At home in the world: bharata natyam on the global stage

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Wesleyan University Press, May 21, 2007 - Music - 222 pages
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One of the most popular and widely performed dance styles in India and around the world, bharata natyam has made the transition from its beginnings in the temples and courts of southern India to a highly respected international phenomenon. In this study of a classical dance form, author Janet O'Shea tracks the choreographic transformations that accompanied the transfer of bharata natyam to the urban concert stage in the 1930s and 1940s. At Home in the World situates these changes within the political debates of their time, and further ties the concerns of this period to present-day practice. The history of this dance is also a history of India itself, and readers can trace various national struggles over gender identity, regionalism, and globalism through O'Shea's narrative. With over 250 teachers in the United States alone, bharata natyam offers a remarkable case study of how a traditional art form moves into the world.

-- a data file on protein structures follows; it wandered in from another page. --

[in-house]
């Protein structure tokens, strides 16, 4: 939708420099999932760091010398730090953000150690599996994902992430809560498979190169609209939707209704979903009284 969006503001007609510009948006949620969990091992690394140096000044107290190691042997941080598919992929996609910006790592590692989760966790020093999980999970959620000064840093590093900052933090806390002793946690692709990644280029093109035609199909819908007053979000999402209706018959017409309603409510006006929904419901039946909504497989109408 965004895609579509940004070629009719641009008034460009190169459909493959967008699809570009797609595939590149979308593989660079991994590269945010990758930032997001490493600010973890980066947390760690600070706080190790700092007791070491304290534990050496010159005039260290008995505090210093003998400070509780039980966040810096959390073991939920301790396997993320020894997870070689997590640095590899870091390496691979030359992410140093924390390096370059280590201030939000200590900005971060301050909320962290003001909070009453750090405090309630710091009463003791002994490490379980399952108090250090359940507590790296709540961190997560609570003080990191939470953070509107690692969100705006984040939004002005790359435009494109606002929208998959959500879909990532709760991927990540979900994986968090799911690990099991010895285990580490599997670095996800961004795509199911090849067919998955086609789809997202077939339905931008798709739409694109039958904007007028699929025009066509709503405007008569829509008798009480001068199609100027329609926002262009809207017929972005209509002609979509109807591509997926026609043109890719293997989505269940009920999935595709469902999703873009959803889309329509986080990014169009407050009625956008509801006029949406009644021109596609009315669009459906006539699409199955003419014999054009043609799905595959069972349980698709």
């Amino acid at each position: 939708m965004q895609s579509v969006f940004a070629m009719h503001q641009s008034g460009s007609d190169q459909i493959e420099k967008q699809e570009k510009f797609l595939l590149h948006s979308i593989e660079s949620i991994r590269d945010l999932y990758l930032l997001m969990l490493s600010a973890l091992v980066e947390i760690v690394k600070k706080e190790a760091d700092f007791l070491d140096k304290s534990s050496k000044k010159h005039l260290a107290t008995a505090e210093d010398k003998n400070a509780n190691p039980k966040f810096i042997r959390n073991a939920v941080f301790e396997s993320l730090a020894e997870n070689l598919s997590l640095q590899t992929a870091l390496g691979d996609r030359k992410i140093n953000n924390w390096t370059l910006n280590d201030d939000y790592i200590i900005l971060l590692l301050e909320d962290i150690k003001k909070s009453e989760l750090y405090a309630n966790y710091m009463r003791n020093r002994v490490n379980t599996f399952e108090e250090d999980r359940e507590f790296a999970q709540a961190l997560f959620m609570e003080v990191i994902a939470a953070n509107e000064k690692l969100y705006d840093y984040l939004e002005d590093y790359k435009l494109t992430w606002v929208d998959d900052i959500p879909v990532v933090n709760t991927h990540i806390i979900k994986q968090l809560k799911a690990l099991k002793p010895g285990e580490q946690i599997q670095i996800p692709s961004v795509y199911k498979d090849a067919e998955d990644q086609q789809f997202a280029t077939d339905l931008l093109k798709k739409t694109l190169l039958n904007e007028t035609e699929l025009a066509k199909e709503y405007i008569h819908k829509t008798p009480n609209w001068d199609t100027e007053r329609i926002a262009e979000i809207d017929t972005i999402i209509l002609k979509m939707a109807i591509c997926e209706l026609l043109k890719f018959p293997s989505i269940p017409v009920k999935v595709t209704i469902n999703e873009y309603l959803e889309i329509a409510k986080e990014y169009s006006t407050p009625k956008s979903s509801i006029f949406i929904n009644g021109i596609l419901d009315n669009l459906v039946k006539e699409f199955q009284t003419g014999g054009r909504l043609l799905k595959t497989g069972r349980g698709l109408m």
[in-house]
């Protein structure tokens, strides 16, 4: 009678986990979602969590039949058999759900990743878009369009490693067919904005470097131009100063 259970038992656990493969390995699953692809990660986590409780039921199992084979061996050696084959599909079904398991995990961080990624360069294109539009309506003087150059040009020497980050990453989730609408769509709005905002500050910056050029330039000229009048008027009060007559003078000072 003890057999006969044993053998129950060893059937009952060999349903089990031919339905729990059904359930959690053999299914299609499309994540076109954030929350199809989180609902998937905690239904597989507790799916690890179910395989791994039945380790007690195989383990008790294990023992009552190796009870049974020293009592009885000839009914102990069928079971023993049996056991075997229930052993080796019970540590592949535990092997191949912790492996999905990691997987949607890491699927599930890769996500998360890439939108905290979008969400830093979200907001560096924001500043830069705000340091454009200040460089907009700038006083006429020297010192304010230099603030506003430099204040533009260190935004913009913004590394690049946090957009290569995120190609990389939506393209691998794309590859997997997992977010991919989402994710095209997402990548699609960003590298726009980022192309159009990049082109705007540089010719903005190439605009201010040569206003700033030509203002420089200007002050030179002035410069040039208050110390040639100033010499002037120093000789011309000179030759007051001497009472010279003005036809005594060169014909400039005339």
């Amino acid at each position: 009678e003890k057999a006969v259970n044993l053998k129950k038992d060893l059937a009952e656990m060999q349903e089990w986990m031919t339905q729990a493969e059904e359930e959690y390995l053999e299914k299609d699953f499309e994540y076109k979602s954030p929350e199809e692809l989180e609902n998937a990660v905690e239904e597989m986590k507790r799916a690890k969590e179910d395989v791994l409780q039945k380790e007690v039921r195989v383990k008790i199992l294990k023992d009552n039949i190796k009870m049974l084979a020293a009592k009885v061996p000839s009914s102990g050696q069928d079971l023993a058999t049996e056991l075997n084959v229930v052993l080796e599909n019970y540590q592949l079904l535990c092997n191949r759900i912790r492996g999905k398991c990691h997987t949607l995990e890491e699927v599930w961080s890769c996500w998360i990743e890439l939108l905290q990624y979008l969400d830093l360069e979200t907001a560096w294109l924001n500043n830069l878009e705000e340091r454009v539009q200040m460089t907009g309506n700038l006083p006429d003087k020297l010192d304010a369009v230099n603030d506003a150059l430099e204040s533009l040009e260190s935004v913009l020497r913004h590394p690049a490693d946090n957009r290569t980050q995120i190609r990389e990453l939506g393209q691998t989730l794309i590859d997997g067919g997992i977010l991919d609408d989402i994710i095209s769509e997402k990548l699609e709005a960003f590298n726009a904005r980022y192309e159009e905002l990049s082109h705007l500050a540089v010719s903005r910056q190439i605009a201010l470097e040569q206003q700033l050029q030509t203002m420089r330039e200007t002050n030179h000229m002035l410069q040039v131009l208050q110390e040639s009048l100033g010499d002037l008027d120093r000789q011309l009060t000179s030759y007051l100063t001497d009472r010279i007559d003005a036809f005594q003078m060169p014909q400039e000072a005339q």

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Contents

Introduction Performing Politics in an Age of Globalization
1
Sushama Ranganathan performing a varnam
2
Advertisement for a performance by the devadasis of Pondicherry Egyptian Hall London 1838
6
Copyright

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About the author (2007)

JANET O'SHEA is a reader in the department of dance at Middlesex University in the U.K. and a dancer. Her articles have appeared in The Drama Review, Asian Theatre Journal, and Dance Research Journal, and she was the 1998 recipient of the Society of Dance History Scholars' Selma Jeanne Cohen Award.

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